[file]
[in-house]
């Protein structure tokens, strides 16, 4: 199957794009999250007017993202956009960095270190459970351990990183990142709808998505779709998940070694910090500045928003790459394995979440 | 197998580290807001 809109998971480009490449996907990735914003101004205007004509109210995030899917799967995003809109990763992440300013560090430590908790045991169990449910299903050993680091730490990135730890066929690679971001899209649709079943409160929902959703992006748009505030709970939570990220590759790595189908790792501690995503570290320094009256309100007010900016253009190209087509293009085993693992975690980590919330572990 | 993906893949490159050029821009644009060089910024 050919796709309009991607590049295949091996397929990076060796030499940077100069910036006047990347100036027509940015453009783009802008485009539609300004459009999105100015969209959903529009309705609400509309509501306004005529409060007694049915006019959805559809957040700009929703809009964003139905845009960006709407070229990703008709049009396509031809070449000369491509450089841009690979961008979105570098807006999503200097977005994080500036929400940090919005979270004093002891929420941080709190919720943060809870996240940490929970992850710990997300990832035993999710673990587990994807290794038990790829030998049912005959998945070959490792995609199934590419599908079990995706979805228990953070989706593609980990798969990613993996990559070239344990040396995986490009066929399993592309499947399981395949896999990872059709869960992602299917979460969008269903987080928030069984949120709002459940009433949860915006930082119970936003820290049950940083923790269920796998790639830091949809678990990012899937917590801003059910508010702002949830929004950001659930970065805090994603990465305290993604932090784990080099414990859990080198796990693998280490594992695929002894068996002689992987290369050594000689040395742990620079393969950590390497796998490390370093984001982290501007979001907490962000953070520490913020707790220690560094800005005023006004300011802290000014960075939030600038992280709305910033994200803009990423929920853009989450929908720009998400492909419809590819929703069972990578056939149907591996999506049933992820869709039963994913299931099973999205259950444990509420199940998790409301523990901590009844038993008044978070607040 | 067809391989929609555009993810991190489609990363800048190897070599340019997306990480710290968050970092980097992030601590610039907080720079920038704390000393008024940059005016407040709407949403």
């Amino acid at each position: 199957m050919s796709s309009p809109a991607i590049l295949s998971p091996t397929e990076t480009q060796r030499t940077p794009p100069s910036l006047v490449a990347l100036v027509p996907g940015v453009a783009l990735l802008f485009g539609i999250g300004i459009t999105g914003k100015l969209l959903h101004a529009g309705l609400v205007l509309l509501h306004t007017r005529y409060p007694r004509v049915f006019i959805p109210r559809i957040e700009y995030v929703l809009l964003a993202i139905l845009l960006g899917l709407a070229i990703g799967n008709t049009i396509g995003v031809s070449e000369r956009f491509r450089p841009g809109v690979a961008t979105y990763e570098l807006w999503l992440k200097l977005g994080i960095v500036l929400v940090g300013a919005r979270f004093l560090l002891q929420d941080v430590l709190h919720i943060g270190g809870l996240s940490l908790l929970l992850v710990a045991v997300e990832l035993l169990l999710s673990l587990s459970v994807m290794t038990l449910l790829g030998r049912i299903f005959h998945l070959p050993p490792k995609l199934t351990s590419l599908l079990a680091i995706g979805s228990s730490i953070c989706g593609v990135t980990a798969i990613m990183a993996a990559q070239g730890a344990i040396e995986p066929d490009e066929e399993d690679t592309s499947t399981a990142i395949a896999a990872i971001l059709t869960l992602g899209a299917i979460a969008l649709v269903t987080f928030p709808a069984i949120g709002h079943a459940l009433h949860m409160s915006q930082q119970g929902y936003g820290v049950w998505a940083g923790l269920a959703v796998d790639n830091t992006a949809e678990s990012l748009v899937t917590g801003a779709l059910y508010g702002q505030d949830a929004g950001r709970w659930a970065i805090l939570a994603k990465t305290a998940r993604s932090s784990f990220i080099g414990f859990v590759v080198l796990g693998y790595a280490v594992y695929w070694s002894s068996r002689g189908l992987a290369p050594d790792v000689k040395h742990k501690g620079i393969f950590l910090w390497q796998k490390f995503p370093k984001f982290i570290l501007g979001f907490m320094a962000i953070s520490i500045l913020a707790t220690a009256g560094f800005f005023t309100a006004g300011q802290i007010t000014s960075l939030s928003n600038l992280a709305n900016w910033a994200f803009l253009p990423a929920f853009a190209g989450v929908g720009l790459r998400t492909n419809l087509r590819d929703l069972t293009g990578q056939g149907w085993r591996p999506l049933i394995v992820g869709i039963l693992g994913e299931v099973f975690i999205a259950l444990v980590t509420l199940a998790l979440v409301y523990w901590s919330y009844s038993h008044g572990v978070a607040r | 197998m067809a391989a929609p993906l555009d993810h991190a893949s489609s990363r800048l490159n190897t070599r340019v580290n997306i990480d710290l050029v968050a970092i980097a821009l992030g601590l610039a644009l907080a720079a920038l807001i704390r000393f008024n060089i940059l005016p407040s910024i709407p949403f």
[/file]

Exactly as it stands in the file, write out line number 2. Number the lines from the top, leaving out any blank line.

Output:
């Protein structure tokens, strides 16, 4: 199957794009999250007017993202956009960095270190459970351990990183990142709808998505779709998940070694910090500045928003790459394995979440 | 197998580290807001 809109998971480009490449996907990735914003101004205007004509109210995030899917799967995003809109990763992440300013560090430590908790045991169990449910299903050993680091730490990135730890066929690679971001899209649709079943409160929902959703992006748009505030709970939570990220590759790595189908790792501690995503570290320094009256309100007010900016253009190209087509293009085993693992975690980590919330572990 | 993906893949490159050029821009644009060089910024 050919796709309009991607590049295949091996397929990076060796030499940077100069910036006047990347100036027509940015453009783009802008485009539609300004459009999105100015969209959903529009309705609400509309509501306004005529409060007694049915006019959805559809957040700009929703809009964003139905845009960006709407070229990703008709049009396509031809070449000369491509450089841009690979961008979105570098807006999503200097977005994080500036929400940090919005979270004093002891929420941080709190919720943060809870996240940490929970992850710990997300990832035993999710673990587990994807290794038990790829030998049912005959998945070959490792995609199934590419599908079990995706979805228990953070989706593609980990798969990613993996990559070239344990040396995986490009066929399993592309499947399981395949896999990872059709869960992602299917979460969008269903987080928030069984949120709002459940009433949860915006930082119970936003820290049950940083923790269920796998790639830091949809678990990012899937917590801003059910508010702002949830929004950001659930970065805090994603990465305290993604932090784990080099414990859990080198796990693998280490594992695929002894068996002689992987290369050594000689040395742990620079393969950590390497796998490390370093984001982290501007979001907490962000953070520490913020707790220690560094800005005023006004300011802290000014960075939030600038992280709305910033994200803009990423929920853009989450929908720009998400492909419809590819929703069972990578056939149907591996999506049933992820869709039963994913299931099973999205259950444990509420199940998790409301523990901590009844038993008044978070607040 | 067809391989929609555009993810991190489609990363800048190897070599340019997306990480710290968050970092980097992030601590610039907080720079920038704390000393008024940059005016407040709407949403």